Australian Coffee
coffee growing map

It may surprise you to learn that Australia has a small but flourishing coffee growing industry. Alongside other boutique agricultural endeavours such as medicinal opium and marihuana, horse meat for human consumption and truffles, the coffee industry makes up for the small quantities produced with a passion for the end product.

On paper the Australian continent looks like a tough place to grow the humble brown bean with any great success. Traditionally coffee plants prefer growing at altitudes of around 1000 metres where cool air aids in the development of acidity.

The two major coffee regions of Australia are around the Atherton Tablelands in Queensland and the Lismore region in New South Wales and crops in both areas need some encouragement to maximise yield and quality. These locations would not normally be considered traditional coffee growing environments. Papua New Guinea, further north and more suited to coffee cultivation, far outstrips Australia's harvest and export quantities.

Northern New South Wales is about as far south as it's possible to grow coffee beans with any sort of commercial viability and the taste from this subtropical region differs from the coffee grown in the warmer region around Atherton and Mareeba.

The Motivation

Coffee has been grown in Australia for over 200 hundred years even winning awards in Paris and Rome in the 1800's. Enthusiastic growers rekindled production in the 1980's with developments in mechanical harvesting and the industry has been growing ever since.

Australia drinks and imports far more coffee than it produces and the majority of the beans found in local cafes are sourced from South America, Asia and Africa. The bulk of the coffee grown in Australia is exported and the local coffee market is a boutique affair, sold at the farm gate, provincial coffee houses and by mail order.

It is the great European traditions that have influenced the coffee culture of this country. Colonisation by the English brought a thriving tea culture but with early Italian migration in the 1900's came a new respect for coffee. A newly developed extraction method (espresso) brought a fresh taste and the combination of this smoother brew and frothed milk (cappuccino) saw a surge in demand and the establishment of the cafe as we know it today.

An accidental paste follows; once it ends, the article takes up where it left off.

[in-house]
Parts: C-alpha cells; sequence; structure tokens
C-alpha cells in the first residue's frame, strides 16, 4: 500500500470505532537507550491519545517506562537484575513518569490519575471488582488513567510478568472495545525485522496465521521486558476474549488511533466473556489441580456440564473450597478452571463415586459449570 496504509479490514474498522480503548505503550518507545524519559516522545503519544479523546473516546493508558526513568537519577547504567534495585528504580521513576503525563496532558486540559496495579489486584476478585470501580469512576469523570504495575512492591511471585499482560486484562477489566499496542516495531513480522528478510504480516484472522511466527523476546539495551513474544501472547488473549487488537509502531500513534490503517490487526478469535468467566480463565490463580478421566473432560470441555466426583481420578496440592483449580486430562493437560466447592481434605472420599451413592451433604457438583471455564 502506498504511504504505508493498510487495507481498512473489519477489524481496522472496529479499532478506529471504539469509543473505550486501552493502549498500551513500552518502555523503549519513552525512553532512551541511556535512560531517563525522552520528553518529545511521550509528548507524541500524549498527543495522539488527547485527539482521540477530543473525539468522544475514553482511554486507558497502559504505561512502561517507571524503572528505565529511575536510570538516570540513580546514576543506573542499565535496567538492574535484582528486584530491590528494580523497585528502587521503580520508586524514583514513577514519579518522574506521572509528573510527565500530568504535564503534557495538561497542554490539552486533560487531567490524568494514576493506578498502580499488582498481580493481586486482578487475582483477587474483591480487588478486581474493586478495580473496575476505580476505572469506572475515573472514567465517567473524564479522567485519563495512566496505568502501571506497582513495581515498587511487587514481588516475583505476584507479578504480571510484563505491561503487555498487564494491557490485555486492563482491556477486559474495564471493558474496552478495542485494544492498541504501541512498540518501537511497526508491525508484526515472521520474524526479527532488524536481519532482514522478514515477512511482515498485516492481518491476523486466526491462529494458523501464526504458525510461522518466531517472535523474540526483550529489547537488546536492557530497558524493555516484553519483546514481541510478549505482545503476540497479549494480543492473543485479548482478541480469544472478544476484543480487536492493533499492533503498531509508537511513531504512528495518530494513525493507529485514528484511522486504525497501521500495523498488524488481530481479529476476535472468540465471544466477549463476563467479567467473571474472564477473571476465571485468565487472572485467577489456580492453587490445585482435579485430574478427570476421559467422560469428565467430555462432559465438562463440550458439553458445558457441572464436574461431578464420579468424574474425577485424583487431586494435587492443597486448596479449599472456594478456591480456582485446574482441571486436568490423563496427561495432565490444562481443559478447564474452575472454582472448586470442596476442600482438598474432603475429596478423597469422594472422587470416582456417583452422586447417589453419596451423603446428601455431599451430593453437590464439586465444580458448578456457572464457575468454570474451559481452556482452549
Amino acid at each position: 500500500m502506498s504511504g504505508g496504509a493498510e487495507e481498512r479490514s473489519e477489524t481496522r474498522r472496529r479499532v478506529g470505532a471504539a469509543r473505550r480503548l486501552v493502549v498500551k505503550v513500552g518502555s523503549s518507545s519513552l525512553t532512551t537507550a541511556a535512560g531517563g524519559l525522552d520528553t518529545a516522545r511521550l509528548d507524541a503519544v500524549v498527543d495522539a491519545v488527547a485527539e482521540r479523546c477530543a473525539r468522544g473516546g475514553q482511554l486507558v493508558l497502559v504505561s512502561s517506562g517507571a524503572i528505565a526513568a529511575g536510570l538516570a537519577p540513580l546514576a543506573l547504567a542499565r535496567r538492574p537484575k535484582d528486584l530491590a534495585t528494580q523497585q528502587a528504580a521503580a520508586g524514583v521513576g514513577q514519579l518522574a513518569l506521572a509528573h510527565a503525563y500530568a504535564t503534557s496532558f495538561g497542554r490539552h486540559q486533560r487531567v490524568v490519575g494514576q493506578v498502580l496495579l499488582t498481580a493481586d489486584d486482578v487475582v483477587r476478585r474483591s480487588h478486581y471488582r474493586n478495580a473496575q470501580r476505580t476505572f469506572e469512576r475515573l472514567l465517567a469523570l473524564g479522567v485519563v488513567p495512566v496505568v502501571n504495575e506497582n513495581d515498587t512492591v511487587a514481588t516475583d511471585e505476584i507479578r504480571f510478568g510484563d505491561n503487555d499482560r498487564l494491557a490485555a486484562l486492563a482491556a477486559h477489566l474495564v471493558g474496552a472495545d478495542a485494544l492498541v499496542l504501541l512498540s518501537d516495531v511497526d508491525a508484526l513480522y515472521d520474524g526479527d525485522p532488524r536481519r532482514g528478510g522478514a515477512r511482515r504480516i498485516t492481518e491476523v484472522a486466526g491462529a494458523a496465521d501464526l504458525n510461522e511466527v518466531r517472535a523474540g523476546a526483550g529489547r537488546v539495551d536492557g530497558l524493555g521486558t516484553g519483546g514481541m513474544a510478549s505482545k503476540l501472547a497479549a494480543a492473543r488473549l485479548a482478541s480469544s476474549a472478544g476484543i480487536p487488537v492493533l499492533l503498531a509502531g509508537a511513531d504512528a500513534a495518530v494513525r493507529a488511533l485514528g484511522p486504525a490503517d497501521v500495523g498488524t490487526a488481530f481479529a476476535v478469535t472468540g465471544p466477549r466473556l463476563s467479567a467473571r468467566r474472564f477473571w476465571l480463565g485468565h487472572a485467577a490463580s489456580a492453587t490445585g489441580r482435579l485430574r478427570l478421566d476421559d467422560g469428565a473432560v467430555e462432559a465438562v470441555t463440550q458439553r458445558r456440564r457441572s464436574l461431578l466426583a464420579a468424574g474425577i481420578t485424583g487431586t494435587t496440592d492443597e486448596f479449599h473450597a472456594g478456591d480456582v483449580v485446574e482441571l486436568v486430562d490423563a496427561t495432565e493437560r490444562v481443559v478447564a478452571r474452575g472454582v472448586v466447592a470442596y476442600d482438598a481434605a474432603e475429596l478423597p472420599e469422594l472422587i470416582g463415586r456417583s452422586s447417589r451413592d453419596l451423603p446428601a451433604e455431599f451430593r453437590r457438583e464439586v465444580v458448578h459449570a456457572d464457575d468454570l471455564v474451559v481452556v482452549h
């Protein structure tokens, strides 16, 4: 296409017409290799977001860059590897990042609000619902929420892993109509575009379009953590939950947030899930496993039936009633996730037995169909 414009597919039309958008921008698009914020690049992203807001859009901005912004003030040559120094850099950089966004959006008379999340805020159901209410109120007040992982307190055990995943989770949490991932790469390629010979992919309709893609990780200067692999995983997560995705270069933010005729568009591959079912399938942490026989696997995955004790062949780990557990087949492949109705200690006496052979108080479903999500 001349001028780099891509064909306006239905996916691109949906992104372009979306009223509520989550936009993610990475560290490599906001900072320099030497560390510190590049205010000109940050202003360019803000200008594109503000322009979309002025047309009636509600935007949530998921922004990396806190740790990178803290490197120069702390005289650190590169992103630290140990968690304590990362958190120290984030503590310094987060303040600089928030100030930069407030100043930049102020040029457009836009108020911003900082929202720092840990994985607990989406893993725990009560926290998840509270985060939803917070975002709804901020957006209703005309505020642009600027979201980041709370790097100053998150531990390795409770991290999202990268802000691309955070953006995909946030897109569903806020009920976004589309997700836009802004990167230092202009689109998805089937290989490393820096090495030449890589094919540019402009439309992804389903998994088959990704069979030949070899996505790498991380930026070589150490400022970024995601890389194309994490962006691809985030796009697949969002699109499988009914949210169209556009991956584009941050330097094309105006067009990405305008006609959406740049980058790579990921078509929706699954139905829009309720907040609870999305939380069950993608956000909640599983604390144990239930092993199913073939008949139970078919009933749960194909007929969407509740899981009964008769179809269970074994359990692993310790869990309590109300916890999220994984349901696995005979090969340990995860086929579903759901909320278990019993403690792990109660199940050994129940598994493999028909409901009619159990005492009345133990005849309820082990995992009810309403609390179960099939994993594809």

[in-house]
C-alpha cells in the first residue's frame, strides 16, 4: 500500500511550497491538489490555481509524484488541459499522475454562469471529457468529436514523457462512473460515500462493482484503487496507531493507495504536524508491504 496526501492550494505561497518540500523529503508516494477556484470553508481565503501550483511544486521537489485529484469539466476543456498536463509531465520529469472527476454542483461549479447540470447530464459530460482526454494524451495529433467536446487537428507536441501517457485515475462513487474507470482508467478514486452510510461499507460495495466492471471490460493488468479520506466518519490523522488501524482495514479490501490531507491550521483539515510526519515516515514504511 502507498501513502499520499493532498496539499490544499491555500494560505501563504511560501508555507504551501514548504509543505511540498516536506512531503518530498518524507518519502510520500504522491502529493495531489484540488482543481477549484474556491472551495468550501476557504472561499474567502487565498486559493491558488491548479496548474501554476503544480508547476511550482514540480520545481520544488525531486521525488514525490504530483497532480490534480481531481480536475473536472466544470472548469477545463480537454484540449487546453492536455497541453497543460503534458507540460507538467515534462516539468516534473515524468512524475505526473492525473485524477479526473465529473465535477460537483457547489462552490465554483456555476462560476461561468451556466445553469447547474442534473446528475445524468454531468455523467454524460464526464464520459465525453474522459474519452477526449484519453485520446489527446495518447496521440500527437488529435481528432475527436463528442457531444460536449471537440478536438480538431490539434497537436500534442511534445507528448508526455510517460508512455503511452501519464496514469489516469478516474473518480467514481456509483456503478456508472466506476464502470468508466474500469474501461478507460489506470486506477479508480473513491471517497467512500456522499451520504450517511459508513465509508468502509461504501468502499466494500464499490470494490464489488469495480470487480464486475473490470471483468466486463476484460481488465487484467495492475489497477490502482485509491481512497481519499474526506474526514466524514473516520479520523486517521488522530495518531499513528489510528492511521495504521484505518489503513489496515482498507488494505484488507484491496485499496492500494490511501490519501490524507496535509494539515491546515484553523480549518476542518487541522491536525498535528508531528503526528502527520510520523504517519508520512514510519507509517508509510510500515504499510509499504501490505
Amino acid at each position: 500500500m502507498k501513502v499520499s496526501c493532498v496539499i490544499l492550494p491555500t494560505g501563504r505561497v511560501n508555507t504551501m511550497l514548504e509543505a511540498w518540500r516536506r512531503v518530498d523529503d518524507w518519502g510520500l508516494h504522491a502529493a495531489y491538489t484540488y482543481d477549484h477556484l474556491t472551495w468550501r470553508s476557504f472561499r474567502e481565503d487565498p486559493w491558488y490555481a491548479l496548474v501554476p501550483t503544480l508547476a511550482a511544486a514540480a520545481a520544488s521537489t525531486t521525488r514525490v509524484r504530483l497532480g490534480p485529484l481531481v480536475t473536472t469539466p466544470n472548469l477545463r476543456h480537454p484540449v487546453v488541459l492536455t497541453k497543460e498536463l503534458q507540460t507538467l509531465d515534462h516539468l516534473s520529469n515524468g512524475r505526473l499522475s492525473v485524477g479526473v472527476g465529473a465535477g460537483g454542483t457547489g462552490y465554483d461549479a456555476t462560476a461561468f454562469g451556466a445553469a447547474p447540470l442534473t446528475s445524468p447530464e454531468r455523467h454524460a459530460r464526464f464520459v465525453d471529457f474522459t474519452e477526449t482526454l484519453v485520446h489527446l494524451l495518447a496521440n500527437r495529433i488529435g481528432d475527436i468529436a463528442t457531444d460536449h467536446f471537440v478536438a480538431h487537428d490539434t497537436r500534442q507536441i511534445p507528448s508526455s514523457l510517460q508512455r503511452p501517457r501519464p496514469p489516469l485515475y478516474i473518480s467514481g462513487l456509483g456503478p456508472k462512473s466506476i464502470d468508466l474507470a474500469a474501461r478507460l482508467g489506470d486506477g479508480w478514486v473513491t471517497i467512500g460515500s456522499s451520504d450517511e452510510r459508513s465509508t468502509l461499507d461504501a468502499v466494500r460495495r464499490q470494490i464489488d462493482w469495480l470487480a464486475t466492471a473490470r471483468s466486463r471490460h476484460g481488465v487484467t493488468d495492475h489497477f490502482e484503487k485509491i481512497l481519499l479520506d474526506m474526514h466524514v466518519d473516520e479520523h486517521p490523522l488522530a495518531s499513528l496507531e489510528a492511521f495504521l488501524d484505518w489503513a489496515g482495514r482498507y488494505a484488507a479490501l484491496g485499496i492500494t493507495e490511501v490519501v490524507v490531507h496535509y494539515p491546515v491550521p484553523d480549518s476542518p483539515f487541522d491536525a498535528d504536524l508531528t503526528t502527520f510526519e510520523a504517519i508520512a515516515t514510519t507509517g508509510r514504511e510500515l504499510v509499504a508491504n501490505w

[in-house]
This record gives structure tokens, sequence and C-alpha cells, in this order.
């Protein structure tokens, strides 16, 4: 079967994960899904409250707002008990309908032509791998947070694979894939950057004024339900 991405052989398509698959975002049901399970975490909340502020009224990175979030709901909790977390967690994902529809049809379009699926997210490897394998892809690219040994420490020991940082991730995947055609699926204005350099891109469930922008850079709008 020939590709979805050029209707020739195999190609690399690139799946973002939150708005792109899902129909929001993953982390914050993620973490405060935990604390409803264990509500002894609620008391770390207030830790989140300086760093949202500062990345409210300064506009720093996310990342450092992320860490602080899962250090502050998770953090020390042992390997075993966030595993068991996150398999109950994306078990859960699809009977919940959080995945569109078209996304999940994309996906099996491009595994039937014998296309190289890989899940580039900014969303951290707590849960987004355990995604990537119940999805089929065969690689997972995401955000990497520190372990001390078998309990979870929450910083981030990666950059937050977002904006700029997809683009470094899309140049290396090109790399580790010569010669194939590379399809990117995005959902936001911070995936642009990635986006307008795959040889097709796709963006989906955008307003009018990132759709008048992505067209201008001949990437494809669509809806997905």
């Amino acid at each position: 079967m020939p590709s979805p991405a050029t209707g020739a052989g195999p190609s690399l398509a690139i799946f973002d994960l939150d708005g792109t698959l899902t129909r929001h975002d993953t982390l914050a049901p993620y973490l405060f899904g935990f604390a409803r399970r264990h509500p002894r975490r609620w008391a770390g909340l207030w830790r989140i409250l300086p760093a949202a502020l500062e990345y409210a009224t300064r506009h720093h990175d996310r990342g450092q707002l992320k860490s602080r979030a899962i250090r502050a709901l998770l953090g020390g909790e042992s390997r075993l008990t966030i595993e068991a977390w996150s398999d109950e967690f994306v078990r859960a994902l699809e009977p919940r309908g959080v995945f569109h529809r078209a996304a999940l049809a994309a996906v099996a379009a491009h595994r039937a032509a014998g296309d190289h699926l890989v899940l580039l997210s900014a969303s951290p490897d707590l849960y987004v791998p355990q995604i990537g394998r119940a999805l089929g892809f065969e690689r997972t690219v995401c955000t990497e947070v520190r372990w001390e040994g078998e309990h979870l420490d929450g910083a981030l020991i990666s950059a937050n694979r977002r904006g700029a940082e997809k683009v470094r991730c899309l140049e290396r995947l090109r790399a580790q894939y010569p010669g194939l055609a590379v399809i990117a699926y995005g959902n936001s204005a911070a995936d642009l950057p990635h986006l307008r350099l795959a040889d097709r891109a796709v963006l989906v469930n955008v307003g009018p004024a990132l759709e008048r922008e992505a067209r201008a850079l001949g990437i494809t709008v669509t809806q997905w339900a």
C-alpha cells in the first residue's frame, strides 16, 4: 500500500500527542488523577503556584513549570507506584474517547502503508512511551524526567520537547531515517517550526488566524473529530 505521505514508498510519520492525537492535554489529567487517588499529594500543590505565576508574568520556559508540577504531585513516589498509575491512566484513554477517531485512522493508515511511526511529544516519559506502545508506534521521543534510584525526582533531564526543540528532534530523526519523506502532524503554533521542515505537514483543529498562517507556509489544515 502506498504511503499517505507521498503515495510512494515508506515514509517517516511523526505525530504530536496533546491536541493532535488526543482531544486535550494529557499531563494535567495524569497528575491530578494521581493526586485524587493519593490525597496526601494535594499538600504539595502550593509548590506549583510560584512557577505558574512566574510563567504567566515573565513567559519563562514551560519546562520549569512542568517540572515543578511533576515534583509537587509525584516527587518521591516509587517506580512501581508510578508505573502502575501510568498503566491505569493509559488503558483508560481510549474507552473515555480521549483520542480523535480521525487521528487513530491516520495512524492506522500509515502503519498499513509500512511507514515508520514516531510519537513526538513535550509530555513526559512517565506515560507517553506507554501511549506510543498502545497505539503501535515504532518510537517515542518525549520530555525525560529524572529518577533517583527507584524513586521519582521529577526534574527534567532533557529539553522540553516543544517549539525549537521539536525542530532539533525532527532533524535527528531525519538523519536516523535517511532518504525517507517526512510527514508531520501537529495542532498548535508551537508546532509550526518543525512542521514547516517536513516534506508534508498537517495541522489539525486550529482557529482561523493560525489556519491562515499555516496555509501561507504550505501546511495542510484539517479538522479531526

Melbourne and Fremantle saw large numbers of European migrants arrive at their ports who, in their desire to consume the foods of their homelands, quickly introduced exiting new spices and vegetables. The contribution of garlic and espresso to the flourishing cuisine and cafe culture of Melbourne and Fremantle can be directly attributed to Italy. 'Grazie tanto!'

Along with the numerous patrons who frequent the cafe strips looking for a social cup or a quick pick-me-up are the coffee connoisseurs who fashion their own favourite brew at home. Whether it's made in a top of the range espresso machine, a Turkish ibrik or a simple 'pour-over', true coffee devotees know that only by using freshly ground beans can they achieve absolute taste and flavour.

The Roasters

Once a coffee bean has ripened and been picked it is dried in preparation for the roasting process. Roasting is every bit as important as the growing of a bean and it is in the roaster that a great cup can be won or lost.

Much of Australia's imported coffee is roasted overseas and the roasting date is usually impossible to ascertain. In our opinion coffee is at it's best about six days after roasting and begins to loose appreciable flavour after a month or so. Apart from bean quality the time between roasting and brewing is one of the major reasons supermarket coffee beans are of poor quality. They are a mass market product developed to a price point and may spend large amounts of time on ships and on ports. Green coffee beans have a much longer shelf life than roasted beans. Roasting begins the process of caramelising the sugars that produce the flavour but it also signals the eventual demise for the life of the bean.

While many cafes use beans from large, well known producers some choose a smaller boutique roaster to supply their business. These are generally people with a real passion for coffee and it shows in the cup. People who care enough to source their own beans and roaster care enough to make a good coffee. Poor coffee making technique can kill a great bean and these baristas are usually perfectionist in drawing an espresso shot.


If you are passing through northern New South Wales between the towns of Coffs Harbour and Tweed Heads chances are you will be driving past coffee plantations. The Australian Subtropical Coffee Association lists over thirty members in this region alone. Coffee grown here spends more time ripening on the plant and as a result is a unique brew with lower caffeine content and a distinctive flavour.

Head over the border into Queensland and further north you'll find Mareeba which boasts a variety of coffee growers and even plantation tours where you are taken through the whole process - from vine to cup. Coffee grown here closer resembles traditional growing regions with higher altitudes and tropical weather patterns.

Many of the plantations in both states sell beans or ground coffee at the farm gate while some have onsite cafes with properly trained baristas churning out lattes and cappuccinos with beans that have been picked and roasted right on the premises.

Call in and grab a cup. Chances are you'll be in a pleasant environment where the coffee doesn't get any fresher made by people who are passionate about their product.

We take an in-depth look at a Breville all in one espresso machine the - Breville Fresca BES860

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